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Top Customer Reviews
He begins the title cut with a 4-bar motif that's almost as compelling as "A Love Supreme." He works this motif with virtuosity, and he is especially effective in his interplay with the pianist, Max Waldron. While some may see this as a harbinger to free jazz, it's really quite accessible, and the "wild" sounds return logically to the theme. Emotionally gratifying; it's one of his best works.
The big disappointment here is "A Foggy Day (in San Francisco)." Mingus places various urban sound effects, which "The Penguin Guide to Jazz" calls superficially jokey." To me, it's just simply annoying. The repeated taxi horn sounds, etc. are just done too often. Were it not for the overall quality of the other music, I'd take away a * from this CD. Foggy Day does feature some nice sax work (Jackie McLean, J.R. Monterose), swinging bass, and some whistle blowing a la 70's and 80's funk. (Was Parliament listening?).
"Profile of Jackie" is a brief (3:07) mood piece, McLean nicely interpolates "Chelsea Bridge" and his playing is soulful and sharp. It's a beautiful ballad with nice comping by Mingus, and Willie Jones' deft touch on drums.
Love Chant is the longest piece here (14:56) and, I think, is overlooked in the Mingus discography. There's some very progressive bass work propelling an initially slightly cool jazz/modal sound. The first third features interesting percussive effects, effective abstractions on the piano, and mellow tones on the horns.Read more ›
The album's four tracks (about forty minutes of music) are each classics in their own right-- three Mingus originals and one Gershwin standard ("A Foggy Day"). All four feature fantastic arrangements, in particular the Gershwin piece that finds Mingus at his most inventive-- tenor sax fog horns, alto siren wails, scratching basses, slide whistles and so on. But in between these excursions is a fantastic swing and a monster bass solo. But as good as this is, its probably the title track that's best known-- a difficult, start-stop rhythmic piece with bizarre tempo changes and fierce group improvisation, its justifiably considered one of the greats in Mingus' catalog. The remaining two tracks ("Profile of Jackie" and "Love Chant") are no slouches either-- the former features a brilliant, wailing theme stated on alto, the latter starts as a rolling piano ballad before breaking into a fierce swing for the solo sections.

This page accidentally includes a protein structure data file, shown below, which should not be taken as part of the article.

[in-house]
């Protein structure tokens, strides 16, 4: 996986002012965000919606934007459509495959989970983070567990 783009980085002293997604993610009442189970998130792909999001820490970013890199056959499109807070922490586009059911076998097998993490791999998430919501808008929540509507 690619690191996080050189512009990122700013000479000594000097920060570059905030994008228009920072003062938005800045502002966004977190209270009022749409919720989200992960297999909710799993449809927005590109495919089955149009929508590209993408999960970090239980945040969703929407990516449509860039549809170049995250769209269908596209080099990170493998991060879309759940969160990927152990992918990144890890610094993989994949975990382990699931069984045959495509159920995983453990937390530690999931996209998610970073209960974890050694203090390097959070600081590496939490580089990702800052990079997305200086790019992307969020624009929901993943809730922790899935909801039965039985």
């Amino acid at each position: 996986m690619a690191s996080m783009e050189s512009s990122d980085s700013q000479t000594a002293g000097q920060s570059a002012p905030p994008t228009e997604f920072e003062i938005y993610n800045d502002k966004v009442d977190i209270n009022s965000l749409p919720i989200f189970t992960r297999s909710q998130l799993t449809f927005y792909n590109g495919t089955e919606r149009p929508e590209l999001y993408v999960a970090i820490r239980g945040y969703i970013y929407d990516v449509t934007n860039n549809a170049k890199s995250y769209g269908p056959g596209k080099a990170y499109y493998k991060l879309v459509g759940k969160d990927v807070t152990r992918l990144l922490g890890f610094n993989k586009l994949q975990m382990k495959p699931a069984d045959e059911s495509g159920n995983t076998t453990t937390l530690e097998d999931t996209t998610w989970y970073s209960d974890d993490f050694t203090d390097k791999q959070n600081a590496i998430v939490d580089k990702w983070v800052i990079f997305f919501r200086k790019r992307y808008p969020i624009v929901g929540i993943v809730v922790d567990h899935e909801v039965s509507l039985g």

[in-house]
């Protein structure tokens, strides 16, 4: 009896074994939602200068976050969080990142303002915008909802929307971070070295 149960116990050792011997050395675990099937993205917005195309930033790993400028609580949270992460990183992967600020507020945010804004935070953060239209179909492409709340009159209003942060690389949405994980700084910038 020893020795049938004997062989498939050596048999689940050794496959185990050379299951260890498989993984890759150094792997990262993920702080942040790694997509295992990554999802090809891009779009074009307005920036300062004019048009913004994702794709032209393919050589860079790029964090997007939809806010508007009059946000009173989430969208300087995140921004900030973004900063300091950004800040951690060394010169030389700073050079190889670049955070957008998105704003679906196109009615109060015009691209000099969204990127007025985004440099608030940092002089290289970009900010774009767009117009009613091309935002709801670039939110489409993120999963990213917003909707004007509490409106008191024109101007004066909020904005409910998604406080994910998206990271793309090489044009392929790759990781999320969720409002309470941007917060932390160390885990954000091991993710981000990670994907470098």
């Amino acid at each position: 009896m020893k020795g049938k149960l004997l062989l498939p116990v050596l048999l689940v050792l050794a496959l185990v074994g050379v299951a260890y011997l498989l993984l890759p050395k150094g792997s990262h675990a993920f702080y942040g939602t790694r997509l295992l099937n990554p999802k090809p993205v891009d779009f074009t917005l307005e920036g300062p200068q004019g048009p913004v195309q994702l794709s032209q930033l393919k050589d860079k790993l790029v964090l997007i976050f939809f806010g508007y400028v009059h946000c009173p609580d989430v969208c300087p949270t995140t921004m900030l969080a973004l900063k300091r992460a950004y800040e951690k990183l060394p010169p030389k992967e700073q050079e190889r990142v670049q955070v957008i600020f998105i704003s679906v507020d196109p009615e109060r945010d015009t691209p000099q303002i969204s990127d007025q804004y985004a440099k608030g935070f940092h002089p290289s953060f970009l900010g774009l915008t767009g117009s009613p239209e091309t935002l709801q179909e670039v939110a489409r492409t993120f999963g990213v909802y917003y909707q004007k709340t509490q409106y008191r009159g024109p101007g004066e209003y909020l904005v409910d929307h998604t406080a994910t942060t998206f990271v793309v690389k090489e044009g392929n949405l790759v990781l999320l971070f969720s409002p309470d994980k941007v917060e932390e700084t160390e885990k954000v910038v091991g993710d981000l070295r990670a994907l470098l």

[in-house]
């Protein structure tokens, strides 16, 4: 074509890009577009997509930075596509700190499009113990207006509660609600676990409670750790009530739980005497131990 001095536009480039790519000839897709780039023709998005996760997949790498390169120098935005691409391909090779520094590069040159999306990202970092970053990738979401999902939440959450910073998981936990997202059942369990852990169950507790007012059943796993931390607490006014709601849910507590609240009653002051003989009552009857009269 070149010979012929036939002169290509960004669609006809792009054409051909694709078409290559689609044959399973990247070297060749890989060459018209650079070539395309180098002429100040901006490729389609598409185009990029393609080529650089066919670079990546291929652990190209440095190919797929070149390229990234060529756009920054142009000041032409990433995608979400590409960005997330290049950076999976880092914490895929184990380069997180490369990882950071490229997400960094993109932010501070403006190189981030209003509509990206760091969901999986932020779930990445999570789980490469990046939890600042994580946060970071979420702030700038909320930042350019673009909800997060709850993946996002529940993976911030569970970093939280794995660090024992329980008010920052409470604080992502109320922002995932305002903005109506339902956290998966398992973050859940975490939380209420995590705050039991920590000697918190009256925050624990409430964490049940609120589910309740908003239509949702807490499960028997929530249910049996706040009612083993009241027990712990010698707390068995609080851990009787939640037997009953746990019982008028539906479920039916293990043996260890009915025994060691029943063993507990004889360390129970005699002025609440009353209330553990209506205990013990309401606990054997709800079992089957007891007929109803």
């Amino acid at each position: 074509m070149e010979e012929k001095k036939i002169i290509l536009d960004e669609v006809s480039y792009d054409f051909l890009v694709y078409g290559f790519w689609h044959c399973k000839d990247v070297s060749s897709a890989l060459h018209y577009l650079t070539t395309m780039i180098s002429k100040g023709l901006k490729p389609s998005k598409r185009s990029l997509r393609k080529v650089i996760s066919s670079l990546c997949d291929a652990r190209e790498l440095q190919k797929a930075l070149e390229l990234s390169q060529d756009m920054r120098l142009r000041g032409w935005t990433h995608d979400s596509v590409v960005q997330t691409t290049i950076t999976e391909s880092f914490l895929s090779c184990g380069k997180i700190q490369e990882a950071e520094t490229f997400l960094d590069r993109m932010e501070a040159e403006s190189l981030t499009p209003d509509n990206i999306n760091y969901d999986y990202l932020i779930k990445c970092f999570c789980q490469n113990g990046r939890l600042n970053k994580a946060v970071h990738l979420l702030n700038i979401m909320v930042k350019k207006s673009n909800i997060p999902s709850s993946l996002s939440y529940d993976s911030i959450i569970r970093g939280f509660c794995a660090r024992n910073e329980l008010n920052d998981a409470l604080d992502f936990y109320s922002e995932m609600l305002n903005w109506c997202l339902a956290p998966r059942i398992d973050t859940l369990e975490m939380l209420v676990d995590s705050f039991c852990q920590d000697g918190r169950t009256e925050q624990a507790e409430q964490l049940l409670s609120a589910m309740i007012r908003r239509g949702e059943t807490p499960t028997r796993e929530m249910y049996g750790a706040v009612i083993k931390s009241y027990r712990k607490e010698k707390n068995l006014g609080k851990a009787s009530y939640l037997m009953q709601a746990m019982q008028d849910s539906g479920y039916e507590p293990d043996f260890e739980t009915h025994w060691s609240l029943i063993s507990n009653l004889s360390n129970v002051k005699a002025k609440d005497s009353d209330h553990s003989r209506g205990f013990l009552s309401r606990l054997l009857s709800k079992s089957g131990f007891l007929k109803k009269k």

In all, a great album of Mingus' music. I'd start with "Mingus Ah Um", but this may be where to look next. Essential.
Years later, it STILL has that same effect on me, only now I can get my brain around it!
The epic length title cut is a 3-part musical depiction of the rise and fall of a fictitious species of human. It's amazing to me how Mingus and his chosen musicians were able to convey so much vivid emotion and narrative with just sounds and no visuals or words.
"A Foggy Day--" lightens the mood a bit with the musicians producing sirens, foghorns, taxi horns, groaning boats and much more, some may find it annoying but this Owl actually finds it oddly charming in this particular instance.
"Portrait of Jackie" is a very brief but very potent vehicle for Jackie McLean to spin forth his unique alto sound and beautiful melody lines.
"Love Chant" can STILL hold me in rapt attention between its insistent low-register piano figure by Mal Waldron and the horns alternating playful and somber lines, with WIllie Jones just playing his butt off
All throughout, Mingus himself asserts his simultaneously gruff and humourous muse through his bass, NOBODY sounded like him before or since.
Want a good place to start with Mingus, I highly recommend this!
Just one complaint, BRING BACK THE ORIGINAL ABSTRACT COVER ART!!
Most Recent Customer Reviews
I'm an avid fan of everything Mingus ever wrote or performed and this is the album that started it all. Read morePublished on August 24, 2013 by Mike Tarrani
I received the item very soon and in perfect condition.Is a very good album that i
listened many yers ago, so, i'm not surprised by his quality. All is O.K.
I'd been collecting Mingus on CD for a few years, and each time I bought another CD, I would say, "Yeah, that's good stuff, but somehow not the Mingus that fascinated me when I was... Read morePublished on April 15, 2011 by Gene Barnes
I started to thoroughly appreciate and love jazz music in the far '71 by listening to this record and a "best" collection by John Coltrane including the wonderful "My Favourite... Read morePublished on June 21, 2010 by Guglielmo Cecchini
This review refers to the import version of P.E., which is an album recreation with a 50's expressionist painting on the cover and the original liner notes by Charles Mingus. Read morePublished on October 27, 2009 by M. Peathree
Probably no other bassist played as big a role as Charles Mingus did in helping shape modern jazz, and probably no other recording of Mingus defines his jazz quite the way this... Read morePublished on May 4, 2008 by Eric Sedensky
A Mingus fan forever, and I catch the new Mingus groups at the Iridium or Dizzy's in NYC often. Never can get enough of his compositions and the sounds of The Mingus Big Band,... Read morePublished on July 1, 2007 by Carl C
For those struggling to "connect" with jazz, coming from a pop music sensibility (where one listens for lyrics and melody instead of texture and interplay, etc. Read morePublished on May 24, 2007 by E. E. Kuersten